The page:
Supporting Vulnerable Adults: Citizenship, Capacity, Choice

By Ailsa Stewart | Go to book overview

INTRODUCTION

After her death in 2001, a post-mortem found 49 injuries
on her body including cuts probably made by a razor
blade and cigarette burns. She had moved from sheltered
accommodation to her son-in-law's home – five weeks later
she was dead. But as the cause of Margaret Panting's death
could not be established, no one was ever charged. (House
of Commons, 2004)

It has, perhaps, always been somewhat frustrating for many of us in adult care that the perceived procedural clarity of child protection systems are not immediately translated into the protection of adults (Leslie and Pritchard, 2009). However, the right of adults to self-determination (Boyle et al, 2002) has, alongside other key issues, meant that the evolution of adult protection has had significant barriers to overcome – in particular the need to ensure that any protective procedures directed at adults did not compromise their human rights (e.g. Article 5 or Article 8 of the European Convention on Human Rights) or extend the state's right to intervene in the rights of adults. It has been increasingly important to acknowledge that, given the catalogue of examples of adults suffering abuse at the hands of others (such as Margaret Panting, above), there is a need to provide protective measures for adults when they could potentially be at risk from harm (Penhale and Parker, 2008). Within this lies the challenge of identifying just what we are protecting adults from as these definitions and thresholds are crucial to the implementation of any policy, guidance or legislation.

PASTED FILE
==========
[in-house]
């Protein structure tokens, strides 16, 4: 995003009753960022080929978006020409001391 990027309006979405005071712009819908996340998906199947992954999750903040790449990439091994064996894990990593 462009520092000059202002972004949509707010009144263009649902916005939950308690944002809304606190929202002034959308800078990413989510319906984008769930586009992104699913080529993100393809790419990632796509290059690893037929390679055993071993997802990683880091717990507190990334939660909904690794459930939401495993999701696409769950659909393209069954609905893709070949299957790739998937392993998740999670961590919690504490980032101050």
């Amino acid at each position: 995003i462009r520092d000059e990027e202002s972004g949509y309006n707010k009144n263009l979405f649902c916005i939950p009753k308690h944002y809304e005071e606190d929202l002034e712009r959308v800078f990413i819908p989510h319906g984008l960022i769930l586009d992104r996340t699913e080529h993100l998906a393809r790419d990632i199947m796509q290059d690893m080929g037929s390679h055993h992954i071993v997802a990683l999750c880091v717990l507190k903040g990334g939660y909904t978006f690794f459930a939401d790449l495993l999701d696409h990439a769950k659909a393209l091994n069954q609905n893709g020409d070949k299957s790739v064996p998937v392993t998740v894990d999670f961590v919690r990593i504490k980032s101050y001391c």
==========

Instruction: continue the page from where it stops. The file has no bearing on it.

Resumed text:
The scope of this book

Its principal aim is to examine the existing adult protection framework in the UK, using as a lens theories of citizenship, particularly as they may impact on issues of capacity and choice. The focus is

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